7 Ways to Help Dad Revamp His Space Without Ruining Your Budget

You don't have to go overboard to build your man cave.

When I was a kid, I made my dad a pencil sharpener in the shape of a baseball glove and baseball for Father’s Day. Knowing this, you’d think my dad was a big baseball fan, right? Not so. In fact, I think this is the only baseball related item he has (and it still sits on his desk at the office, all these years later). I guess it’s the thought that counts, right?

While it may not be as charming to make something like this for Father’s Day as an adult (unless you’re an artist, then by all means), you can still get creative with your gift.

Help Him Improve His Space

Whether it’s his game room, workshop in the garage or a different room, giving him something to build out (or upgrade) that perfect sanctuary may be just the ticket to let him know you appreciate all he’s done for you over the years.

Odds are, you won’t be building out an entire room — that’d be a bit pricey for most people’s budget. So, whether you’re thinking of getting him a TV, new work bench or an old school pinball machine, you don’t want to blow your budget. (He probably wouldn’t be too impressed to hear you went into debt for him anyway, now would he?)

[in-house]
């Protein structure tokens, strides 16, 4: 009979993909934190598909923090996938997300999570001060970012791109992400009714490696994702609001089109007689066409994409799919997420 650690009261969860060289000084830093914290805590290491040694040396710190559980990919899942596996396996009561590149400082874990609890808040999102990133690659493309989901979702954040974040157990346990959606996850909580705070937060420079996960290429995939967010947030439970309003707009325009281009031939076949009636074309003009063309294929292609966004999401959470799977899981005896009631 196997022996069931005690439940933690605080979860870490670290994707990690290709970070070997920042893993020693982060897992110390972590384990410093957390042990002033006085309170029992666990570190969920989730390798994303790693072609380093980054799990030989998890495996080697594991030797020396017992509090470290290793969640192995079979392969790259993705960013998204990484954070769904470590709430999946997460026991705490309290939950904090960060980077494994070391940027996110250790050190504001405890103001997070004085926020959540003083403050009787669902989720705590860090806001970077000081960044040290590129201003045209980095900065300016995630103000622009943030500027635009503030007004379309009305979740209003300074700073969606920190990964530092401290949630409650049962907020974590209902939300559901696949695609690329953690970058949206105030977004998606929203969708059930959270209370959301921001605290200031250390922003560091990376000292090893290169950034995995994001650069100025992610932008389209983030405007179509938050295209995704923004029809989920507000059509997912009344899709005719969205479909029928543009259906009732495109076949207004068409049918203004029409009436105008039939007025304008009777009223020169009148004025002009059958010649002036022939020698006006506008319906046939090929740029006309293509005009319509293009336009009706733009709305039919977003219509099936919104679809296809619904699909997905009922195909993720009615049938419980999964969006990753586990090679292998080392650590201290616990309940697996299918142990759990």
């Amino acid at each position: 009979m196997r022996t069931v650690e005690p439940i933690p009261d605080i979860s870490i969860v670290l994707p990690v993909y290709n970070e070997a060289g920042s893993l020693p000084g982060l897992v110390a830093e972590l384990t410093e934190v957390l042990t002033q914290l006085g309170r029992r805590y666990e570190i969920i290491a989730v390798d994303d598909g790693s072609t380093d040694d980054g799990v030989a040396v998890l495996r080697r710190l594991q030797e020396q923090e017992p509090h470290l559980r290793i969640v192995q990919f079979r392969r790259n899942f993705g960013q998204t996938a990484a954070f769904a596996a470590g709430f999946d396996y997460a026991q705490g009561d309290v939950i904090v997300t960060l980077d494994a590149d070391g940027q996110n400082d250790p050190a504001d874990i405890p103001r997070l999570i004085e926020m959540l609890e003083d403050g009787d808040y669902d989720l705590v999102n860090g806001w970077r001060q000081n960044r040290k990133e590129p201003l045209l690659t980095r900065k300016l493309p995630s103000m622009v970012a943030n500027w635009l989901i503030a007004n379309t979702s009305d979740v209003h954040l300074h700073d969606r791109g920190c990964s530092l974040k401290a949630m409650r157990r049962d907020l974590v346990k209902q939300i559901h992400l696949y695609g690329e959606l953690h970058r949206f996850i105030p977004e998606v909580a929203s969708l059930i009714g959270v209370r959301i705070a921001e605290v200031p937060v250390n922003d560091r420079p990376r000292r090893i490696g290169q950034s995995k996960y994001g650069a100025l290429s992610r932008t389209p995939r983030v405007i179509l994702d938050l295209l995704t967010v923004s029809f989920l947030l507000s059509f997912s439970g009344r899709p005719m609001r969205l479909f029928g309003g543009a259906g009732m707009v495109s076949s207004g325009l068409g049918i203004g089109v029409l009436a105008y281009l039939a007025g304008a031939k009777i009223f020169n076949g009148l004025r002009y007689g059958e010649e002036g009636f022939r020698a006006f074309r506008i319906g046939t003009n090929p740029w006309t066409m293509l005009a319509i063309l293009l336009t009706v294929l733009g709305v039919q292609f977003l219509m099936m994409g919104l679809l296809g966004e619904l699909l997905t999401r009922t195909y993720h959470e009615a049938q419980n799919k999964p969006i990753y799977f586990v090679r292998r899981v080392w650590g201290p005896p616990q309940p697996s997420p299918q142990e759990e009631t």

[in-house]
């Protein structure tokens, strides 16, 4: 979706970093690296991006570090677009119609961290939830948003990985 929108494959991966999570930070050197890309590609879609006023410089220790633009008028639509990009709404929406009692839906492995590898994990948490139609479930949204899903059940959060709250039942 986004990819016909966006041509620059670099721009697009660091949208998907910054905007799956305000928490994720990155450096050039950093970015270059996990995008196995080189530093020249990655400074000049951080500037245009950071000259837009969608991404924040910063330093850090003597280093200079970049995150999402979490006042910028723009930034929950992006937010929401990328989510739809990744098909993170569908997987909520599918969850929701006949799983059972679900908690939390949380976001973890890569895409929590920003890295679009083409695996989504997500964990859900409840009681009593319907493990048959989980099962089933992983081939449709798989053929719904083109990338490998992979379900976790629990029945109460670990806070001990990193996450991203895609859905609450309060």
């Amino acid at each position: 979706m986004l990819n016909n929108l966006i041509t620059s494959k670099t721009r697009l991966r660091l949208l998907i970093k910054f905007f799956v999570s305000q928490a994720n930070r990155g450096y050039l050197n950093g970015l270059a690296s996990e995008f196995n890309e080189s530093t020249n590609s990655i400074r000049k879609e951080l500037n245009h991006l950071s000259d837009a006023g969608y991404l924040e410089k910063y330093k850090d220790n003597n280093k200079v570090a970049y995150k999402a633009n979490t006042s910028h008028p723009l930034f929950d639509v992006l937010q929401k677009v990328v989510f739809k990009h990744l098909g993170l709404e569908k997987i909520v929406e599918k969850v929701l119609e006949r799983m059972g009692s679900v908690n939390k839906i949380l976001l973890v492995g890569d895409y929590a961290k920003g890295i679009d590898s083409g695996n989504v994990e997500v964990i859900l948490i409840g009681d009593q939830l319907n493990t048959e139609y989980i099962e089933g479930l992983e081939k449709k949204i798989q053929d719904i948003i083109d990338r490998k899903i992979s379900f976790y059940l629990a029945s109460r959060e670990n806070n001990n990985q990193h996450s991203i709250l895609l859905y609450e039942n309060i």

So what do you do when you want to get dear ol’ dad something nice for the house without overspending? Well, we have seven ways to save on improving his perfect zen space.

1. Hit up Pinterest

If you have strong craft skills, you can hit up Pinterest and find all types of creative ideas for do-it-yourself projects. All you’ll need are the supplies and some time — perhaps you and dad can do this together and it’s like two gifts in one.

2. Use Seasonal Sales to Your Advantage